A documentary crew followed Metallica for the better part of 2001-2003, a time of tension and release for the rock band, as they recorded their album St. Anger, fought bitterly, and sought the counsel of their on-call shrink.
In 2007 the legendary American duo White Stripes toured Canada. Besides playing the usual venues they challenged themselves and played in buses, cafés and for Indian tribal elders. Music ... See full summary »
In GLOBAL METAL, directors Scot McFadyen and Sam Dunn set out to discover how the West's most maligned musical genre - heavy metal - has impacted the world's cultures beyond Europe and ... See full summary »
In this visual essay style documentary, intimate audio of journalist Michael Azerrad's interviews with Kurt Cobain is played over more recently photographed footage of Cobain's Washington state homes and haunts.
In the summer of 2006, Sigur Rós returned home to play a series of free, unannounced concerts for the people of Iceland. This film documents their already legendary tour with intimate ... See full summary »
Jon Thor Birgisson,
Orri P. Dyrason,
When asked how he felt about the film, bassist Jeff Ament claimed he felt uncomfortable with how often he used profanity on camera. See more »
Eddie Vedder dedicates a performance to Kurt Cobain and the date is given as "April 8th, 1994 - The Day Kurt Died". This may appear as a goof, as in some places it is mentioned that Kurt Cobain died on April 5th 1994.
Both dates are relevant: April 8th is the day Kurt Cobain was discovered dead. The coroner established that he had died on April 5th. See more »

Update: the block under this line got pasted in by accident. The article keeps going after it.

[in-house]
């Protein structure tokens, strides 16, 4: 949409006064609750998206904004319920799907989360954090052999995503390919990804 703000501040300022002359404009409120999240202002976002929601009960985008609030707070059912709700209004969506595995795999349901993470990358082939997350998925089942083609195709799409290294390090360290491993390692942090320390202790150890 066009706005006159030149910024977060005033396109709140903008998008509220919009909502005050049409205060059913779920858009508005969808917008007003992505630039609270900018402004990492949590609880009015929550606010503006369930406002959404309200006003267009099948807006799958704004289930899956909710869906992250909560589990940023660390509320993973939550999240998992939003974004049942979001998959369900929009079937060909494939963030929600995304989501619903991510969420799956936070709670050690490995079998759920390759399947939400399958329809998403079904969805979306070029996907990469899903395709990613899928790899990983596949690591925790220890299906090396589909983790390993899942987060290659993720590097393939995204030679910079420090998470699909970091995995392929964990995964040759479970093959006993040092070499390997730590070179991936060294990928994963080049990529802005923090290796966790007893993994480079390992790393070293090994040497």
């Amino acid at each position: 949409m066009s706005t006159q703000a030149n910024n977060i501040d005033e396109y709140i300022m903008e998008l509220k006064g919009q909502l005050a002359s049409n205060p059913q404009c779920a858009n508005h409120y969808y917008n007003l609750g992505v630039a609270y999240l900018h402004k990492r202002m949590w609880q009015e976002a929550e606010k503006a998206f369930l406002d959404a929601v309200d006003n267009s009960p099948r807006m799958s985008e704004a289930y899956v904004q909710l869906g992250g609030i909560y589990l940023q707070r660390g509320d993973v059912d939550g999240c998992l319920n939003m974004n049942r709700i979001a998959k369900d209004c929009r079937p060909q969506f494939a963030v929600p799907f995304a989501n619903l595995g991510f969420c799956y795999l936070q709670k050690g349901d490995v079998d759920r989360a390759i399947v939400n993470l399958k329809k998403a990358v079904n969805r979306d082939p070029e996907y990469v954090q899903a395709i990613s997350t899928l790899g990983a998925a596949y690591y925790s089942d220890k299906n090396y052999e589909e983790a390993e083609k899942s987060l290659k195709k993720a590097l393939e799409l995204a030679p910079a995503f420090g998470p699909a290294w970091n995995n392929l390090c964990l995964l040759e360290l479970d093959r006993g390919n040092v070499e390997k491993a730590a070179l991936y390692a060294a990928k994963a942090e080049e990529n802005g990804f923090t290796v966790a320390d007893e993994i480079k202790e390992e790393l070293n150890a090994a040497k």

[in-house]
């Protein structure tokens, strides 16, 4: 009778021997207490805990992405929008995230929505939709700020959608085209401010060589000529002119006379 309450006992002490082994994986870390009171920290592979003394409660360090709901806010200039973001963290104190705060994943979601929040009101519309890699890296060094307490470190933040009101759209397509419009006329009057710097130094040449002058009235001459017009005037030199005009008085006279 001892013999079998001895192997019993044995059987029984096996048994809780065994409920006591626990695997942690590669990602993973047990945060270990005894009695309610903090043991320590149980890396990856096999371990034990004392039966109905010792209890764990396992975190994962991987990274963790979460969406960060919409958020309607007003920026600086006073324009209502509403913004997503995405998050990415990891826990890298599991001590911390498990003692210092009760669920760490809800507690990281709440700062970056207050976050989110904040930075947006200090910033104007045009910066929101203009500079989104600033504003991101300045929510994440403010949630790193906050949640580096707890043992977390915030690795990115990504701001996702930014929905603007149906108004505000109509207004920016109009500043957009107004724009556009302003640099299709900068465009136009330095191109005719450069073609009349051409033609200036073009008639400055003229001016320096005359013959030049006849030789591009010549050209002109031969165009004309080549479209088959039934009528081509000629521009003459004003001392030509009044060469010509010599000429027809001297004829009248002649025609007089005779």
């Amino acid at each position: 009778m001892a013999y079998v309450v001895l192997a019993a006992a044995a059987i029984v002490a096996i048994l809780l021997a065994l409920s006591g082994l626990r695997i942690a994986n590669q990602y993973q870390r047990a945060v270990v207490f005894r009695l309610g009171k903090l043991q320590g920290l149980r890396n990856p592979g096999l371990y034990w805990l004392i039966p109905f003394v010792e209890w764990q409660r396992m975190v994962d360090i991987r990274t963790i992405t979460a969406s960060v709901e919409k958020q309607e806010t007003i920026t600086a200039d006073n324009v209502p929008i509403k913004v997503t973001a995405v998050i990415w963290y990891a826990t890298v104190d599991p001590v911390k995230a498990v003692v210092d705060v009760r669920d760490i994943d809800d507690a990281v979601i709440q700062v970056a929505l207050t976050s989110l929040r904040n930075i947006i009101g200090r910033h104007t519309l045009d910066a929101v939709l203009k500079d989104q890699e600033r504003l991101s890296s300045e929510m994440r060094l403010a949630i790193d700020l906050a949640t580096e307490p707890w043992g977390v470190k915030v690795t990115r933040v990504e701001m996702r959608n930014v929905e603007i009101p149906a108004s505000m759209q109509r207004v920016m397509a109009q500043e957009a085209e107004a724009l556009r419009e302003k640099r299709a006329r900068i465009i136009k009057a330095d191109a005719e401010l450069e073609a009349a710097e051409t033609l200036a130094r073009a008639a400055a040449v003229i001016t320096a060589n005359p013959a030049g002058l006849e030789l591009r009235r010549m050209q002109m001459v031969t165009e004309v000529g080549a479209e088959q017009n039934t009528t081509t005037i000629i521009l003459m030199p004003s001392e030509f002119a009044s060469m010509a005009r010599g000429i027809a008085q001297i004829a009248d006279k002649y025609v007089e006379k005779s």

I can honestly say that I'm not an avid Pearl Jam fan. Yes, I owned "TEN" when I was a kid in 6th grade, and songs such as "Betterman" and "Immortality" always make it to my iPod, but I was never a traditional fan as I am of other bands such as The Cure.
I am, however, a huge fan of documentaries. Especially those that bring to surface the deep rooted emotions and thoughts as expressed by the subjects interviewed without the facade of flashy lights and glitter. Which is why I love documentaries by Errol Morris, the Maysles brothers, and Hubert Sauper. (that is also why I despise Moore, Herzog, and Spurlock.... too much glitter.) But Crowe manages to balance the depth of the interviews and story, if you will, with entertainment. At the end of the documentary I wanted more. I felt it was too short. Plus, it helped one appreciate the artistic value of Pearl Jam. So much so, that later that day I ended up logging into iTunes and purchasing Pearl Jam's greatest hits album. It's been playing on my iPod ever since.
This documentary made Pearl Jam what they have always been..... human. It was moving when Eddie Veddar expressed how he feels to this day when he sings "Black", and so on. It takes these renown Rock stars and places them in your living room as the type of people you can hang-out with and talk about history and music for a couple of hours..... it was a fantastic documentary, and I recommend it to anyone. Even if you are not a fan of Pearl Jam...
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